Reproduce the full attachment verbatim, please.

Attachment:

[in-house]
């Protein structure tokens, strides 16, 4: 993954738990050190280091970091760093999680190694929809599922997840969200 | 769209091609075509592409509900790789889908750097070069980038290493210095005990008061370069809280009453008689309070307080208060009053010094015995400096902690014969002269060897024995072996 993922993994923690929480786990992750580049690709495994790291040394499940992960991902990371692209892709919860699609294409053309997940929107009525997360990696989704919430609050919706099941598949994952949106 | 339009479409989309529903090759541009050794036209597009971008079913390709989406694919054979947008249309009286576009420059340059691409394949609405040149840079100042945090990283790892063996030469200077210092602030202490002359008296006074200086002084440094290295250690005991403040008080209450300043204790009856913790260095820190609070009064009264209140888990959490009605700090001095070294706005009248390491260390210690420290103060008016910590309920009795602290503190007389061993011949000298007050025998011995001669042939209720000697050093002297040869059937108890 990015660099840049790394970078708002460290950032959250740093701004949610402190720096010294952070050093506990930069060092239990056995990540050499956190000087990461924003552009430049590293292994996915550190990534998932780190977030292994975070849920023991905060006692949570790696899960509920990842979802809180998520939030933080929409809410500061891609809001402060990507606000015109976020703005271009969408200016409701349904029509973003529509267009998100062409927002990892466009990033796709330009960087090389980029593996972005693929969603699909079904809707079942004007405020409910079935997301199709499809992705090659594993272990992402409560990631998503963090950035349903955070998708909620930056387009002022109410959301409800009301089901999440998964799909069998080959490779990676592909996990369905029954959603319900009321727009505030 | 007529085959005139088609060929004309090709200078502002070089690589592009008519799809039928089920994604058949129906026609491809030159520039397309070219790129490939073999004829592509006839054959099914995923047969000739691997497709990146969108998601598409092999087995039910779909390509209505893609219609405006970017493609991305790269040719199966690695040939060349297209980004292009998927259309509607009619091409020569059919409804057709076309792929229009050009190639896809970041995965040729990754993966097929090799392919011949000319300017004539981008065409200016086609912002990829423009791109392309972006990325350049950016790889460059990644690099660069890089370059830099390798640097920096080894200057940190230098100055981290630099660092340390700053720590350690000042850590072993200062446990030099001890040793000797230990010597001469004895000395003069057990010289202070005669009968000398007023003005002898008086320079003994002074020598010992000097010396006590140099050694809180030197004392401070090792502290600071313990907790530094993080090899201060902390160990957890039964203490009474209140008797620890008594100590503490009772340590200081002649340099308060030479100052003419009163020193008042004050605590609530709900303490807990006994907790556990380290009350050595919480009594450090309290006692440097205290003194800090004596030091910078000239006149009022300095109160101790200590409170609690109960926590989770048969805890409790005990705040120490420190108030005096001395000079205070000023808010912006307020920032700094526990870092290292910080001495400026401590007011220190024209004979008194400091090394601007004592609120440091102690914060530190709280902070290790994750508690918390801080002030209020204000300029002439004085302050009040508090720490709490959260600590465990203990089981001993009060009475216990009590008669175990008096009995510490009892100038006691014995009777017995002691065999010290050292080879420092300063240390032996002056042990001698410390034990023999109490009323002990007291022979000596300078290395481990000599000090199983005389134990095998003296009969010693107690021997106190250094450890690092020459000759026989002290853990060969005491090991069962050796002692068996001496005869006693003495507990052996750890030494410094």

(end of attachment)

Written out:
[in-house]
């Protein structure tokens, strides 16, 4: 993954738990050190280091970091760093999680190694929809599922997840969200 | 769209091609075509592409509900790789889908750097070069980038290493210095005990008061370069809280009453008689309070307080208060009053010094015995400096902690014969002269060897024995072996 993922993994923690929480786990992750580049690709495994790291040394499940992960991902990371692209892709919860699609294409053309997940929107009525997360990696989704919430609050919706099941598949994952949106 | 339009479409989309529903090759541009050794036209597009971008079913390709989406694919054979947008249309009286576009420059340059691409394949609405040149840079100042945090990283790892063996030469200077210092602030202490002359008296006074200086002084440094290295250690005991403040008080209450300043204790009856913790260095820190609070009064009264209140888990959490009605700090001095070294706005009248390491260390210690420290103060008016910590309920009795602290503190007389061993011949000298007050025998011995001669042939209720000697050093002297040869059937108890 990015660099840049790394970078708002460290950032959250740093701004949610402190720096010294952070050093506990930069060092239990056995990540050499956190000087990461924003552009430049590293292994996915550190990534998932780190977030292994975070849920023991905060006692949570790696899960509920990842979802809180998520939030933080929409809410500061891609809001402060990507606000015109976020703005271009969408200016409701349904029509973003529509267009998100062409927002990892466009990033796709330009960087090389980029593996972005693929969603699909079904809707079942004007405020409910079935997301199709499809992705090659594993272990992402409560990631998503963090950035349903955070998708909620930056387009002022109410959301409800009301089901999440998964799909069998080959490779990676592909996990369905029954959603319900009321727009505030 | 007529085959005139088609060929004309090709200078502002070089690589592009008519799809039928089920994604058949129906026609491809030159520039397309070219790129490939073999004829592509006839054959099914995923047969000739691997497709990146969108998601598409092999087995039910779909390509209505893609219609405006970017493609991305790269040719199966690695040939060349297209980004292009998927259309509607009619091409020569059919409804057709076309792929229009050009190639896809970041995965040729990754993966097929090799392919011949000319300017004539981008065409200016086609912002990829423009791109392309972006990325350049950016790889460059990644690099660069890089370059830099390798640097920096080894200057940190230098100055981290630099660092340390700053720590350690000042850590072993200062446990030099001890040793000797230990010597001469004895000395003069057990010289202070005669009968000398007023003005002898008086320079003994002074020598010992000097010396006590140099050694809180030197004392401070090792502290600071313990907790530094993080090899201060902390160990957890039964203490009474209140008797620890008594100590503490009772340590200081002649340099308060030479100052003419009163020193008042004050605590609530709900303490807990006994907790556990380290009350050595919480009594450090309290006692440097205290003194800090004596030091910078000239006149009022300095109160101790200590409170609690109960926590989770048969805890409790005990705040120490420190108030005096001395000079205070000023808010912006307020920032700094526990870092290292910080001495400026401590007011220190024209004979008194400091090394601007004592609120440091102690914060530190709280902070290790994750508690918390801080002030209020204000300029002439004085302050009040508090720490709490959260600590465990203990089981001993009060009475216990009590008669175990008096009995510490009892100038006691014995009777017995002691065999010290050292080879420092300063240390032996002056042990001698410390034990023999109490009323002990007291022979000596300078290395481990000599000090199983005389134990095998003296009969010693107690021997106190250094450890690092020459000759026989002290853990060969005491090991069962050796002692068996001496005869006693003495507990052996750890030494410094």